“You have not dealt with Elon. She is as a mine whose signal you do not know!”

“You stay here!” Niall’s voice shook the air in the small space. “Ní Tsecha.” He sat forward, hands dangling between his knees, his gaze fixed on the floor at his feet as he struggled to regain his composure. “To most Chicagoans, you are still the symbol of the idomeni presence on Earth. That presence…is being questioned by some humanish at the present time, and because of that, both your dominants and mine feel that you should not be observed involving yourself in this matter.”

“OK.” Jani stepped between the two, man and idomeni, and felt the current of anger that flowed between them. “That explains why you’re keeping Tsecha holed up here.” She stared down at Niall until he raised his eyes to meet hers. “Why am I here?”

They studied one another–Jani sensed the time pass just as she discerned Niall’s examination, just as she knew how she appeared in his eyes. The strange golden cast to her brown skin. Her long-limbed gangliness. Her eyes, dark green irises surrounded by the paler sea of sclera, eyes unlike those any human being ever possessed.

Niall took a deep breath. “You know damned well why you’re here. Everywhere Tsecha goes, you’re never far behind. You’re as much associated with the idomeni presence here as he is. You’re–” He reached into his pocket, then yanked out his hand as though it burned.

“I’m the hybrid. I’m what all those questioning humanish fear seeing one day when they look in the mirror.” Jani swallowed a howl of frustration. “I’m not contagious, Niall. It took months of medical intervention to get me this way.”

I know that.”

“So why–?” Jani fell silent as a sharp thunk sounded from outside. Another.

They all looked to the door of the bunker as the panel slid open. A young man decked out in Service raingear blew in, escorted by a gust of chill wind.

“I’ll have those relays retimed in a minute, sir.” He swept back his hood and undid his coat fasteners as the water dripped and puddled around him. The cold had bitten his ears and nose–they flared red against his pale skin and dark hair. “I spoke with the techs down at the truck–they said the sub-Misty’s functioning normally. What we’re seeing up here is what’s really happening down there.”

“Thank you, Faber.” Niall’s face lightened, his relief at the interruption obvious. “What’s the mood like down there?”

“Irritable, sir.” Faber hung his coat in the gear alcove at the far end of the bunker. “Everyone’s wet. Cold. Waiting for something to happen.” He turned to face them, and hesitated, his gaze passing over Tsecha and Jani before settling on Niall. “At the rate things are going, they’re going to be there a while.”

“Really?” Niall shot Jani a questioning look. “Aren’t you supposed to be going on a trip soon?”

Jani nodded. “Outer Circle. Day after tomorrow.”

“Hmm. Looks like you may miss some of the fun here.” The flatness in his voice gave away nothing. “How long will you be gone?”

“Six weeks out, same back. Week or two to do what I have to. Close to four months.”

“We’ll be well into spring by the time you get back.” Niall stood, then walked across the bunker to the gear alcove. “Probably about the time the first reports get issued.” He dragged on his field coat. “I’m going to take a walk. See what I can see from out here.” He activated the door panel, and pushed through the gap without a backward glance.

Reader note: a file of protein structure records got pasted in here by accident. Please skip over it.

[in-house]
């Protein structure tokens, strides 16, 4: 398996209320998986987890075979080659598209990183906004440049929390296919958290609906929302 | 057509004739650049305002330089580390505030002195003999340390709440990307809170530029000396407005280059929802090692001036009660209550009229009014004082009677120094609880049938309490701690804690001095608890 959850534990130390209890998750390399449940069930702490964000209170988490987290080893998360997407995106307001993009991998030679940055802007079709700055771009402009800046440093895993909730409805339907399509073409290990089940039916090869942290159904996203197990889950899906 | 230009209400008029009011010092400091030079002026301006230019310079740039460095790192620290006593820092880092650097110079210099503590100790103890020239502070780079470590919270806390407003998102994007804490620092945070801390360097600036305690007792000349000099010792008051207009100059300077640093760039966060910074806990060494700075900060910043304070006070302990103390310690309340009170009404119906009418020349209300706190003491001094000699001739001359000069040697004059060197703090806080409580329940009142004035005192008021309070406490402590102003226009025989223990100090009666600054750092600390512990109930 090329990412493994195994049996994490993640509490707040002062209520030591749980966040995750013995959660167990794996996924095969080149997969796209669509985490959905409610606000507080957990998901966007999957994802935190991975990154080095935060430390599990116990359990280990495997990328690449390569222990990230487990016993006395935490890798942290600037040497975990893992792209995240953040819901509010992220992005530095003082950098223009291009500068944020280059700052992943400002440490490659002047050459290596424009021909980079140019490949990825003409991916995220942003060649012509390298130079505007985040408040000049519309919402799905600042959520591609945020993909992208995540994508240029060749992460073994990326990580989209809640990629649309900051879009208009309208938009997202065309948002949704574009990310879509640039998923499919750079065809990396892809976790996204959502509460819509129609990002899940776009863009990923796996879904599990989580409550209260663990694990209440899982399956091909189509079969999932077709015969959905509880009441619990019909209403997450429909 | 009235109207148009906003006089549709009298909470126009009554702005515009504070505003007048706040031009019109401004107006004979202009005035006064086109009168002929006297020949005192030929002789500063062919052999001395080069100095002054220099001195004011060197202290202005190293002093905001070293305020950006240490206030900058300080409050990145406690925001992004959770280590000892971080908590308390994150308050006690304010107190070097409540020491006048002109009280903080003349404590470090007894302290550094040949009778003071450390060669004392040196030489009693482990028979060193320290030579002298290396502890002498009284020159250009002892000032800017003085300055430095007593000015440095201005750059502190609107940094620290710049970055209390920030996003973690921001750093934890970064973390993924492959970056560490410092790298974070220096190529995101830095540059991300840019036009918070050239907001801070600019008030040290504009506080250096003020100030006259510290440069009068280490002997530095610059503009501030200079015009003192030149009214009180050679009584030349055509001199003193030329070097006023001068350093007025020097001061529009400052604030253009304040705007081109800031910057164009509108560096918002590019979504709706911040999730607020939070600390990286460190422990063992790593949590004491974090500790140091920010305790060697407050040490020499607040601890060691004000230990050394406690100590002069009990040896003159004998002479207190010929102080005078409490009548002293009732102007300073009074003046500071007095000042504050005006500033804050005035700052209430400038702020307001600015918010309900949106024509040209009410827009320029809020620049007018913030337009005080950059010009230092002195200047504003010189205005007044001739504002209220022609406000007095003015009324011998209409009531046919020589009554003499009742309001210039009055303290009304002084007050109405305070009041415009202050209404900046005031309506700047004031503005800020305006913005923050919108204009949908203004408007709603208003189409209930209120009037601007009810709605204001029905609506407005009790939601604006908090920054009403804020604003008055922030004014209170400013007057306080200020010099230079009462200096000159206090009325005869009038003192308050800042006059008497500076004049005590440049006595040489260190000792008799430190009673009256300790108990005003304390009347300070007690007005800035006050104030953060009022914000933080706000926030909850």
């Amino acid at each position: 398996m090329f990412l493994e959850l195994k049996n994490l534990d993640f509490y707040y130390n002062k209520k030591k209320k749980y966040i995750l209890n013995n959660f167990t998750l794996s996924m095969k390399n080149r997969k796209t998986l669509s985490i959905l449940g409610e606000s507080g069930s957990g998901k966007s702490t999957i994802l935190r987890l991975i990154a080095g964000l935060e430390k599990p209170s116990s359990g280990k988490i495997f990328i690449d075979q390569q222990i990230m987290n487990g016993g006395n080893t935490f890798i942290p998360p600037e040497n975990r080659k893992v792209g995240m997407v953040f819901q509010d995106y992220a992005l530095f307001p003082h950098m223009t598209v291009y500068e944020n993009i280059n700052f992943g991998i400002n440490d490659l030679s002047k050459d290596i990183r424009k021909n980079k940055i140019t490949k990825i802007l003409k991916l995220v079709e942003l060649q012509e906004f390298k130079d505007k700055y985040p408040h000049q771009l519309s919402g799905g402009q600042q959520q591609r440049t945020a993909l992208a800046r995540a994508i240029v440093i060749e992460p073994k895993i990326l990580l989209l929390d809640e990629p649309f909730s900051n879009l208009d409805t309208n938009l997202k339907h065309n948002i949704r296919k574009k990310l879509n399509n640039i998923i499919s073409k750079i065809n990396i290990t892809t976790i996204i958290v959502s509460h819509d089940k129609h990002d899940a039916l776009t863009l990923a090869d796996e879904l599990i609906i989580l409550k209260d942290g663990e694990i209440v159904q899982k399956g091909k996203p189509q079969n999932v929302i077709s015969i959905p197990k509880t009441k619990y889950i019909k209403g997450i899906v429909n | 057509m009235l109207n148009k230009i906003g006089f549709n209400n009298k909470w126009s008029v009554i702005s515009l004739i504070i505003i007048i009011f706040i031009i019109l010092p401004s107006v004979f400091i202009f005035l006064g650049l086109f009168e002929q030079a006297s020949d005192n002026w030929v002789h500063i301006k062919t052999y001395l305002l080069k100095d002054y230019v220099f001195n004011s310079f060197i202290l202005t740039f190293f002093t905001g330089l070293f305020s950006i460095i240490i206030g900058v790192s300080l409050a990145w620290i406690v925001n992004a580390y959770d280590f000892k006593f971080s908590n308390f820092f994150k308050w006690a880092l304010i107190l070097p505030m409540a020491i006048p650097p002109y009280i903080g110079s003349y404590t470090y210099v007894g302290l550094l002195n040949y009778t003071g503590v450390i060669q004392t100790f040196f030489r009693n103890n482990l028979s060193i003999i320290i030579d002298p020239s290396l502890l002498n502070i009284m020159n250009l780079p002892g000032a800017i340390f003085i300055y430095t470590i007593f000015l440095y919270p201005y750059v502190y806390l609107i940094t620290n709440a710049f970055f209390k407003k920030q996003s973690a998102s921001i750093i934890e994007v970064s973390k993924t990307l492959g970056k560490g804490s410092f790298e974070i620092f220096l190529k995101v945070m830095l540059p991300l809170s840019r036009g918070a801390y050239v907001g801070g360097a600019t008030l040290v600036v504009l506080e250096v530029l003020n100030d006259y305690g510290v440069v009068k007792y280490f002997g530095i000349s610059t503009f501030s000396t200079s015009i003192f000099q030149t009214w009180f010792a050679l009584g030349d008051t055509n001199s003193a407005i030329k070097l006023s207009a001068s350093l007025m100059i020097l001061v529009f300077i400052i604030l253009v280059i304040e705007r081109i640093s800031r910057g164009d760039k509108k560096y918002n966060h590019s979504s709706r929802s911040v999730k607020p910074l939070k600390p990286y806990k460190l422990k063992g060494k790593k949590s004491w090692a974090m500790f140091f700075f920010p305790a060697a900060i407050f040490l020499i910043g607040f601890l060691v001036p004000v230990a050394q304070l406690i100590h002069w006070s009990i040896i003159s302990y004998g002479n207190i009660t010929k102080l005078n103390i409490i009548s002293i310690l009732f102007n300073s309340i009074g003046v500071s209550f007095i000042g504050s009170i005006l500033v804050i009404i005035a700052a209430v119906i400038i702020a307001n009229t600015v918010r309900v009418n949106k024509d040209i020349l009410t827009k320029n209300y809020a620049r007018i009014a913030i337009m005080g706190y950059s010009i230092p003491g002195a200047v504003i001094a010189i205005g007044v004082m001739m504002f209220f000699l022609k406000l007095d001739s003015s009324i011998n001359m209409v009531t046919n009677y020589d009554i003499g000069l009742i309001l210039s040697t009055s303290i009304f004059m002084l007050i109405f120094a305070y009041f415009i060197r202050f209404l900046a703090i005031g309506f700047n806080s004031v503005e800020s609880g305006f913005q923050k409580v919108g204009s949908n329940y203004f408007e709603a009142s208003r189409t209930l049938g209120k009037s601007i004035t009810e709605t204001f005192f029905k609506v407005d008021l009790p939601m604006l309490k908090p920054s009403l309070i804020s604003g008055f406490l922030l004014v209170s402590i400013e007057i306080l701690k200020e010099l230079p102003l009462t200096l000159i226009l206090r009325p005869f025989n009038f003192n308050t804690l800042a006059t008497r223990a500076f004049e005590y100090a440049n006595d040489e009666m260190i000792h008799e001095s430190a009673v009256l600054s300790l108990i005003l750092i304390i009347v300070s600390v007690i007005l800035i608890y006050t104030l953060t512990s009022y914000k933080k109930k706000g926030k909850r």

“I do not believe, nìa, that he wants you to leave.”

Jani turned back to Tsecha, who had cocked his head to one side, a gesture of curiosity more humanish than Vynshàrau. “He will have to get used to the fact, inshah.”

“Yes. As will you.”

Jani hesitated. “I’m going outside.” She walked over to Faber, who stood bent over the console. “Excuse me.”

Faber straightened with a gasp, then slowly lifted his gaze to look Jani in the face. “Yes, ma’am.” The top of his head only reached her shoulder, and the difference in height seemed to rattle him.

Among other things. Faber, Jani decided, didn’t like her. She’d run into it more and more often as of late, this sense from some humanish that they didn’t want her to get too close. If I kissed him atop his pointy little head, would he run screaming into the rain? Given the tension around the place, maybe now wasn’t the time to experiment. “Could I borrow your coat?” she asked, knowing full well that to him, the request might constitute the same sort of invasion. “I need to talk to Colonel Pierce, and my coat isn’t keeping me warm as it is.”

“Ma’am.” Faber led her back to the alcove. He lifted his coat down from its hook, shook off the remaining droplets of water, then held it out for her.

Jani took it from him, and flung it across her shoulders like a cape. “I promise I’ll touch it as little as possible,” she said, leaving him to redden like an alarm as she slipped out into the rain.

She found Niall standing in the shelter of a nearby stand of evergreens. He turned when he heard the sound of her approach, but didn’t speak.

“You want to go down there, don’t you?” Jani wedged into the shelter beside him. The rain fell about them in a steady patter, but the canopy of branches slowed the flow-through to the occasional drop. “Go ahead–we’re fine up here.”

“I have been ordered to remain with you and Tsecha and remain with you and Tsecha I will.” Niall had already flipped open the top of his nicstick case and removed a long, white cylinder. He bit down on the bulbed end–the tip flared blue-white in the cold wind. “Tell me about this trip of yours.” He stuck the other end in his mouth and took a long drag, then released a stream of smoke with a groan of relief.

Jani pulled Faber’s coat more tightly around her shoulders. “I told you about it last week, during lunch. It crossed paths with Coppélia–they must have cancelled one another out.”

“Humor me,” Niall replied, not amused.

“I’ll be paying a courtesy call on the Haárin at the Karistos enclave on Elyas. Their dominant, ná Feyó, is a favorite of Tsecha’s–he wants me to deliver a gift to her.” Jani knew how inadequate the explanation sounded, but Tsecha had given her little more to go on.

Feyó requires an assistance, nìa.